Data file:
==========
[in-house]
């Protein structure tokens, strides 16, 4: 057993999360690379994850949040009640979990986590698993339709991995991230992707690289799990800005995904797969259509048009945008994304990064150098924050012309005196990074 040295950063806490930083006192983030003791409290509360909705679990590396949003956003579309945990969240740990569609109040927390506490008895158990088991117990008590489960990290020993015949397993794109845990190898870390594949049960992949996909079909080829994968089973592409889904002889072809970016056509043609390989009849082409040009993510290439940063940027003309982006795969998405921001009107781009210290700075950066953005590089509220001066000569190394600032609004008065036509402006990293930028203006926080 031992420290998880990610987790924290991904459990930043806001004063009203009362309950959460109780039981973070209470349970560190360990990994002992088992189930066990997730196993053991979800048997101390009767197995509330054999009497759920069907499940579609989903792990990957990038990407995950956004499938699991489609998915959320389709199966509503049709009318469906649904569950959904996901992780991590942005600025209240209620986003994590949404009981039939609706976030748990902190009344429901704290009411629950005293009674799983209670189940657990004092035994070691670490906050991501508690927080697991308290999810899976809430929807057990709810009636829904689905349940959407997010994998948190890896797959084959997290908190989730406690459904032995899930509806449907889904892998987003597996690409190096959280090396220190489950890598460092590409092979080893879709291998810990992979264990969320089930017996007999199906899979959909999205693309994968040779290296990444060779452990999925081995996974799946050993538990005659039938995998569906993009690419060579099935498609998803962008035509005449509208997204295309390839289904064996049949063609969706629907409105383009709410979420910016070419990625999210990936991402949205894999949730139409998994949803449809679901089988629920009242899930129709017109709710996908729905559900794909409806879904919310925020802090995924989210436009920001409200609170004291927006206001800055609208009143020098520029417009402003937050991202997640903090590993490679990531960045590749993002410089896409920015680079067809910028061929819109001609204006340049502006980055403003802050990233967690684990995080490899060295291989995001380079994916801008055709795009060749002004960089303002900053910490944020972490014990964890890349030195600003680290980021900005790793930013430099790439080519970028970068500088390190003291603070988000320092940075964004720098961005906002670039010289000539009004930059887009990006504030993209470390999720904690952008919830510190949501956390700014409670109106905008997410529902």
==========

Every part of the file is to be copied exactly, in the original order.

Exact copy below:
[in-house]
């Protein structure tokens, strides 16, 4: 057993999360690379994850949040009640979990986590698993339709991995991230992707690289799990800005995904797969259509048009945008994304990064150098924050012309005196990074 040295950063806490930083006192983030003791409290509360909705679990590396949003956003579309945990969240740990569609109040927390506490008895158990088991117990008590489960990290020993015949397993794109845990190898870390594949049960992949996909079909080829994968089973592409889904002889072809970016056509043609390989009849082409040009993510290439940063940027003309982006795969998405921001009107781009210290700075950066953005590089509220001066000569190394600032609004008065036509402006990293930028203006926080 031992420290998880990610987790924290991904459990930043806001004063009203009362309950959460109780039981973070209470349970560190360990990994002992088992189930066990997730196993053991979800048997101390009767197995509330054999009497759920069907499940579609989903792990990957990038990407995950956004499938699991489609998915959320389709199966509503049709009318469906649904569950959904996901992780991590942005600025209240209620986003994590949404009981039939609706976030748990902190009344429901704290009411629950005293009674799983209670189940657990004092035994070691670490906050991501508690927080697991308290999810899976809430929807057990709810009636829904689905349940959407997010994998948190890896797959084959997290908190989730406690459904032995899930509806449907889904892998987003597996690409190096959280090396220190489950890598460092590409092979080893879709291998810990992979264990969320089930017996007999199906899979959909999205693309994968040779290296990444060779452990999925081995996974799946050993538990005659039938995998569906993009690419060579099935498609998803962008035509005449509208997204295309390839289904064996049949063609969706629907409105383009709410979420910016070419990625999210990936991402949205894999949730139409998994949803449809679901089988629920009242899930129709017109709710996908729905559900794909409806879904919310925020802090995924989210436009920001409200609170004291927006206001800055609208009143020098520029417009402003937050991202997640903090590993490679990531960045590749993002410089896409920015680079067809910028061929819109001609204006340049502006980055403003802050990233967690684990995080490899060295291989995001380079994916801008055709795009060749002004960089303002900053910490944020972490014990964890890349030195600003680290980021900005790793930013430099790439080519970028970068500088390190003291603070988000320092940075964004720098961005906002670039010289000539009004930059887009990006504030993209470390999720904690952008919830510190949501956390700014409670109106905008997410529902």